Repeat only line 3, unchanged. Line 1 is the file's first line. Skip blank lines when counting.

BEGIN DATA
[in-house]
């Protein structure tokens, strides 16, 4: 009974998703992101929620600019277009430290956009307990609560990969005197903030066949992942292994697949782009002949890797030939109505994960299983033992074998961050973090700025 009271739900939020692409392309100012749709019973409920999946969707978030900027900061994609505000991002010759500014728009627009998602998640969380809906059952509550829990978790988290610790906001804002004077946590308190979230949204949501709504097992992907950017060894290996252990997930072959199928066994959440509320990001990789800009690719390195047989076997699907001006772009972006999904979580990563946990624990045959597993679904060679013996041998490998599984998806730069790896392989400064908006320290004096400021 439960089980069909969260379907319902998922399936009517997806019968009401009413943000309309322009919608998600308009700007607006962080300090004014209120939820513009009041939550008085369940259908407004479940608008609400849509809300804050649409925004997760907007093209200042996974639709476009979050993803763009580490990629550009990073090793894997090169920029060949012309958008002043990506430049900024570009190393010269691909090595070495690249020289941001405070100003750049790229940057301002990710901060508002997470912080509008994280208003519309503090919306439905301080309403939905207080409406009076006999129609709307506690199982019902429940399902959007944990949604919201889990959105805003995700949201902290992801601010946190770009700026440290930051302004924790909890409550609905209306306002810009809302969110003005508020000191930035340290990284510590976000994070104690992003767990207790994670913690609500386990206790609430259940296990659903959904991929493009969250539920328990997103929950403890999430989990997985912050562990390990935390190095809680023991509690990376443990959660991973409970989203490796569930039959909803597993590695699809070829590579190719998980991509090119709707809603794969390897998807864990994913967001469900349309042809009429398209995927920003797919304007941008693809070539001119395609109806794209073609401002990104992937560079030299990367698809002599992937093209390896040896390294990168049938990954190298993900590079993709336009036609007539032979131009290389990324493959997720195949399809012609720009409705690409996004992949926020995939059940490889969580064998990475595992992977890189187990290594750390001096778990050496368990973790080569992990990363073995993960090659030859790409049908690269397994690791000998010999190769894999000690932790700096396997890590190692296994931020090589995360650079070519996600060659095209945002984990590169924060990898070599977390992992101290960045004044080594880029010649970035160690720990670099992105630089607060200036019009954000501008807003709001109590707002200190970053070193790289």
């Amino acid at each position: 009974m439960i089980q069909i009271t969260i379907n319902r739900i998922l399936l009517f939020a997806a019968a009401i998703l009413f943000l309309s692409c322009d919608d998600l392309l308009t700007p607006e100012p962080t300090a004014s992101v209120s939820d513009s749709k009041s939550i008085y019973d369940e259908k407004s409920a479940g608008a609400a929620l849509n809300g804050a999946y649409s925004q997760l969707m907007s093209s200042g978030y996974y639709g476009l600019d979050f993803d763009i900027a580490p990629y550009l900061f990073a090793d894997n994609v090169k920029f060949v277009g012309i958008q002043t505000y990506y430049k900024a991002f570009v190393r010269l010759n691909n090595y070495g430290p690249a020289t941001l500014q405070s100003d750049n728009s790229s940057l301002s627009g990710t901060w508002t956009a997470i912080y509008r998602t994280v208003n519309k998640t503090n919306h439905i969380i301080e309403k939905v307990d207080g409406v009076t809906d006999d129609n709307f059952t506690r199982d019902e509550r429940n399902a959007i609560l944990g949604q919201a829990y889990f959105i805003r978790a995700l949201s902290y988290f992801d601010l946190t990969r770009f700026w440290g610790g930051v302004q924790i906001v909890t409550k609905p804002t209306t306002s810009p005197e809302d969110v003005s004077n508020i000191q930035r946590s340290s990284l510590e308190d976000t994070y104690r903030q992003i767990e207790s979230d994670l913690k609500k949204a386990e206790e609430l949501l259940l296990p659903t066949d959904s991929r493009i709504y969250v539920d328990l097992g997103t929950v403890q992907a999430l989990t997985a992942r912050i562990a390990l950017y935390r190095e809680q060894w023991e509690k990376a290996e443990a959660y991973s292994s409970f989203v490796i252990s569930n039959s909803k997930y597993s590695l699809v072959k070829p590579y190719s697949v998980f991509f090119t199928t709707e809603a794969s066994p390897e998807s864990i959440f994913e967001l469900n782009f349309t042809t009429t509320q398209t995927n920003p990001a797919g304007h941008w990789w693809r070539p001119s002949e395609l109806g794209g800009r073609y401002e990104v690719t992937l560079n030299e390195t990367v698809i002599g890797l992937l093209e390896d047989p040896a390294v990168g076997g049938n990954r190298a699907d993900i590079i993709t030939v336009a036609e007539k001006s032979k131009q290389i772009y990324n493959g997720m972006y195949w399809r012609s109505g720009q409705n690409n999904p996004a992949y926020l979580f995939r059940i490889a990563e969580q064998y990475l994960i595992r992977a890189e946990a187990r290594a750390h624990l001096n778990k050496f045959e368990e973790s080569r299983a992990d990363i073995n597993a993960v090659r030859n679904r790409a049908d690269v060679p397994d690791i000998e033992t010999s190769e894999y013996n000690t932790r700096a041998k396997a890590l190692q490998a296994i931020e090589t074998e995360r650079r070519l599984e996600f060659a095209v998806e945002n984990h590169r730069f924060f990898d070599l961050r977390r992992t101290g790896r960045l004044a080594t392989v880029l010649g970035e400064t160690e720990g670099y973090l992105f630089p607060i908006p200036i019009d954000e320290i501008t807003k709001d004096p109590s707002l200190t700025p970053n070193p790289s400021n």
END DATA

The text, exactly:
């Amino acid at each position: 009974m439960i089980q069909i009271t969260i379907n319902r739900i998922l399936l009517f939020a997806a019968a009401i998703l009413f943000l309309s692409c322009d919608d998600l392309l308009t700007p607006e100012p962080t300090a004014s992101v209120s939820d513009s749709k009041s939550i008085y019973d369940e259908k407004s409920a479940g608008a609400a929620l849509n809300g804050a999946y649409s925004q997760l969707m907007s093209s200042g978030y996974y639709g476009l600019d979050f993803d763009i900027a580490p990629y550009l900061f990073a090793d894997n994609v090169k920029f060949v277009g012309i958008q002043t505000y990506y430049k900024a991002f570009v190393r010269l010759n691909n090595y070495g430290p690249a020289t941001l500014q405070s100003d750049n728009s790229s940057l301002s627009g990710t901060w508002t956009a997470i912080y509008r998602t994280v208003n519309k998640t503090n919306h439905i969380i301080e309403k939905v307990d207080g409406v009076t809906d006999d129609n709307f059952t506690r199982d019902e509550r429940n399902a959007i609560l944990g949604q919201a829990y889990f959105i805003r978790a995700l949201s902290y988290f992801d601010l946190t990969r770009f700026w440290g610790g930051v302004q924790i906001v909890t409550k609905p804002t209306t306002s810009p005197e809302d969110v003005s004077n508020i000191q930035r946590s340290s990284l510590e308190d976000t994070y104690r903030q992003i767990e207790s979230d994670l913690k609500k949204a386990e206790e609430l949501l259940l296990p659903t066949d959904s991929r493009i709504y969250v539920d328990l097992g997103t929950v403890q992907a999430l989990t997985a992942r912050i562990a390990l950017y935390r190095e809680q060894w023991e509690k990376a290996e443990a959660y991973s292994s409970f989203v490796i252990s569930n039959s909803k997930y597993s590695l699809v072959k070829p590579y190719s697949v998980f991509f090119t199928t709707e809603a794969s066994p390897e998807s864990i959440f994913e967001l469900n782009f349309t042809t009429t509320q398209t995927n920003p990001a797919g304007h941008w990789w693809r070539p001119s002949e395609l109806g794209g800009r073609y401002e990104v690719t992937l560079n030299e390195t990367v698809i002599g890797l992937l093209e390896d047989p040896a390294v990168g076997g049938n990954r190298a699907d993900i590079i993709t030939v336009a036609e007539k001006s032979k131009q290389i772009y990324n493959g997720m972006y195949w399809r012609s109505g720009q409705n690409n999904p996004a992949y926020l979580f995939r059940i490889a990563e969580q064998y990475l994960i595992r992977a890189e946990a187990r290594a750390h624990l001096n778990k050496f045959e368990e973790s080569r299983a992990d990363i073995n597993a993960v090659r030859n679904r790409a049908d690269v060679p397994d690791i000998e033992t010999s190769e894999y013996n000690t932790r700096a041998k396997a890590l190692q490998a296994i931020e090589t074998e995360r650079r070519l599984e996600f060659a095209v998806e945002n984990h590169r730069f924060f990898d070599l961050r977390r992992t101290g790896r960045l004044a080594t392989v880029l010649g970035e400064t160690e720990g670099y973090l992105f630089p607060i908006p200036i019009d954000e320290i501008t807003k709001d004096p109590s707002l200190t700025p970053n070193p790289s400021n």